Yield: 1 serving
Prep and cooking time: 5 minutes
I’ll wager that few people have ever eaten an omelet anywhere outside of France. Now, I know we’ve all eaten things called omelets. You’ve no doubt had a mixture of scrambled eggs poured onto a griddle and folded up like a business letter. It tastes like one too. It’s chewy and dry, and typically stuffed with ham and peppers to compensate for its shortcomings.
Surely you’ve been fed a heavy, custardy thing like a quiche without the crust, filled with onions, mushrooms and cheese, and essentially steamed in the pan. A ghastly staple of suburban brunches, it tends to be slimy and depends on extraneous ingredients to make it palatable.
And I’d be very surprised if you hadn’t eaten a frittata, an Italian disgrace which is essentially a ruined omelet. Typically, it’s tough like a sponge and loaded with juicy ingredients like tomatoes and zucchini that weep with water. When you chew it, you can feel the water being squeezed out of the leathery, overcooked egg. It truly is an abomination.
The genuine omelet is virtually unknown outside of France, although it’s surprisingly simple to make. Like most of the best dishes, it’s very straightforward, relying on good ingredients and proper technique rather than piles of condiments. In texture it resembles a soufflé: it’s exceptionally light and tender, and needs only the simplest garnishes of salt, black pepper and grated cheese in order to shine.
2 whole eggs
1 tsp unsalted whole butter
Pinches of salt and freshly ground black pepper
Pinches of grated cheese (farmhouse Cheddar, Parmesan, or Gruyère)
1. In a small bowl, beat the eggs lightly with a fork until the yolks and whites are amalgamated. Avoid working in air: you’re making an omelet, not a sponge cake.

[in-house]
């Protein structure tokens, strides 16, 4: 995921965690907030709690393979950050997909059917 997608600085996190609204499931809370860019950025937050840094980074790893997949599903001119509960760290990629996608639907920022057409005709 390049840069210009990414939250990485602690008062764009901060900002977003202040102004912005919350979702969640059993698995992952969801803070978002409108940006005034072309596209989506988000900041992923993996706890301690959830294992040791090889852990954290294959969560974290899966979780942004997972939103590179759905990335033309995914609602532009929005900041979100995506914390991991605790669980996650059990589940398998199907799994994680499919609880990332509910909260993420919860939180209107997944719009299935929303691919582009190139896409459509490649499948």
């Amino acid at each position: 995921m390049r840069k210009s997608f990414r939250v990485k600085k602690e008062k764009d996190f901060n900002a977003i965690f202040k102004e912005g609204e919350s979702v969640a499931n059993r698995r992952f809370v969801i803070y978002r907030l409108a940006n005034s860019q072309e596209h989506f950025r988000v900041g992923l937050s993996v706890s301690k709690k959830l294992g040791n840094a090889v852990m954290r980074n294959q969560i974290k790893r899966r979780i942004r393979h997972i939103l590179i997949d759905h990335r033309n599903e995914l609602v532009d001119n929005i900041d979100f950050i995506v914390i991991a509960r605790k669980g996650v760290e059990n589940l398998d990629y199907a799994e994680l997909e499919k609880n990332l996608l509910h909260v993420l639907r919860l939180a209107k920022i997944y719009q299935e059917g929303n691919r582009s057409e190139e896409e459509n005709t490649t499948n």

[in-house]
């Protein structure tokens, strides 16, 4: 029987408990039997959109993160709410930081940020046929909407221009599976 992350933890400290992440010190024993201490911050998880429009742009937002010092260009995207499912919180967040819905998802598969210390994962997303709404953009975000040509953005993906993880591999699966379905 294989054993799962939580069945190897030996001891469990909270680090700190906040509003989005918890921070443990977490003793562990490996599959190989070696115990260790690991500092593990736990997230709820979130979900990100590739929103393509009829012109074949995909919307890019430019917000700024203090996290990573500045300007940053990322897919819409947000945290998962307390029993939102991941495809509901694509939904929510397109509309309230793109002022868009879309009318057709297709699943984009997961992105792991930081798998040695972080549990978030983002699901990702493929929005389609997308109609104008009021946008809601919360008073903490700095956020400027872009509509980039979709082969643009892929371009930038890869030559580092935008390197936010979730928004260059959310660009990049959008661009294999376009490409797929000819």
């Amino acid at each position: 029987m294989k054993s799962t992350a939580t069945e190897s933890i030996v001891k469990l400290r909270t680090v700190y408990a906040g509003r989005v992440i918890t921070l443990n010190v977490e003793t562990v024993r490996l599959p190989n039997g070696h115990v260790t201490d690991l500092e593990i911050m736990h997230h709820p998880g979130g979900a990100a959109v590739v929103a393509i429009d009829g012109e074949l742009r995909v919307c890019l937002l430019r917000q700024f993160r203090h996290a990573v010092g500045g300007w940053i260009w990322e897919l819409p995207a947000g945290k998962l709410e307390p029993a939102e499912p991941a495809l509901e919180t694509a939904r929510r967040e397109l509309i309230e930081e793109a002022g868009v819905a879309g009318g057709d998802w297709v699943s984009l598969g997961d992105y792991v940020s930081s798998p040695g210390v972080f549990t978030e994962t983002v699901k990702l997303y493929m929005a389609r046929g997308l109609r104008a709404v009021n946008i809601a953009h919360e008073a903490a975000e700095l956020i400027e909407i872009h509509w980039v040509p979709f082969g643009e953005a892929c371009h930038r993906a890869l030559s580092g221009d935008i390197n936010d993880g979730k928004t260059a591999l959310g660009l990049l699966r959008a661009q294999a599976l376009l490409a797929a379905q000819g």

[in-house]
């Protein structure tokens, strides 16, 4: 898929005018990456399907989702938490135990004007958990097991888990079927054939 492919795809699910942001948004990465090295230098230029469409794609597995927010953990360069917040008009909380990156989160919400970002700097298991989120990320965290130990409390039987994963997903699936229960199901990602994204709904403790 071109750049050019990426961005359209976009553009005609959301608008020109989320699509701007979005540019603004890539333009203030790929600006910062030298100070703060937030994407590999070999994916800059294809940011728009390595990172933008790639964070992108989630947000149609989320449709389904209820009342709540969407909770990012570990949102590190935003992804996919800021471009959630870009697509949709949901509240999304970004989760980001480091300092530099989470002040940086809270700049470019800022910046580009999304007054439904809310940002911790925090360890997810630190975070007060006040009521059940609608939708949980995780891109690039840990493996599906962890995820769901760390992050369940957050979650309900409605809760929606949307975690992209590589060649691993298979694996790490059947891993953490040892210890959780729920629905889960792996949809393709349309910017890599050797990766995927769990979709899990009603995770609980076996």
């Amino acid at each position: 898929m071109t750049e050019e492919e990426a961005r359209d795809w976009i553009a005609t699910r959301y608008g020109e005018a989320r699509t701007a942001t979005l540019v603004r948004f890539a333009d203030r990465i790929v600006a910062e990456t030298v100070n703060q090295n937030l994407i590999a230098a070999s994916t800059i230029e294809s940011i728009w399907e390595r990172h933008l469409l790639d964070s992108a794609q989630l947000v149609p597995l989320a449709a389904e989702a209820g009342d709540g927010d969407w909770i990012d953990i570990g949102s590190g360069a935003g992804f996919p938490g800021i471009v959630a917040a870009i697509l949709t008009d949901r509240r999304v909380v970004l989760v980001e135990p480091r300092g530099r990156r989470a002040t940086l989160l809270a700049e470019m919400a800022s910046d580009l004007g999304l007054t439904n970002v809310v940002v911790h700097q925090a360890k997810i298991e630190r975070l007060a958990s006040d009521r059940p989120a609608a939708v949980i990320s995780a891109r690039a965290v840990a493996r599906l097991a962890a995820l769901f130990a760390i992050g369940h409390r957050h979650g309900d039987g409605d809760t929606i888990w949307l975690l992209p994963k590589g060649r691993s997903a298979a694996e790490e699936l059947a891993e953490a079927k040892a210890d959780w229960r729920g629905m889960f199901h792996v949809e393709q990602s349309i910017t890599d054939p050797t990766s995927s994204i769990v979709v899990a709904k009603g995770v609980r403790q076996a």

2. Add the butter to a small skillet, and cook it over moderate heat until the foam subsides and the milk solids begin to darken. Watch closely: the pan is at the ideal temperature when the milk solids just begin to take color. The butter provides all the guidance you’ll need: if the milk solids are white or pale yellow, the pan is too cool. When they turn dark brown, it’s too hot. When they’re a light golden brown color, the temperature is perfect.
3. Pour in the beaten egg and leave it undisturbed for a few seconds. As the layer of egg on the bottom begins to set, pull it toward you with a spatula, tilt the pan forward, and let more liquid egg fill the open space. Again, don’t disturb it; leave it alone for a few seconds before continuing in the same manner. Letting the egg set briefly is what prevents it from sticking, even in an ordinary metal pan. It’s not necessary to use a non-stick skillet. (Notice that in the companion video, I use a copper pan with a plain, stainless-steel lining, yet there is no suggestion of egg sticking to it.)
4. When about two thirds of the egg has set, it’s time to form the omelet. Flip the near edge forward, then fold in the sides with a spatula, and finally roll it like a burrito. You can use gravity if you like, tilting the pan and shaking it, or you can use a spatula. In either case, what you want is a stubby cigar shape.
5. As soon as the omelet comes together, flip it. It’s crucial that you not overcook it: what you’ve got is little more than protein and water. As the protein cooks, it loses elasticity, contracts, and, like a sponge, expels the water. That creates the tough, watery-tasting omelet that most people are accustomed to. It’s essential that you get it out of the pan while the protein is still elastic and the water is still suspended within it. This means undercooking it slightly. You don’t want it runny inside, but you don’t want it firm, either. There’s a sweet spot just between, which you’ve got to learn to identify.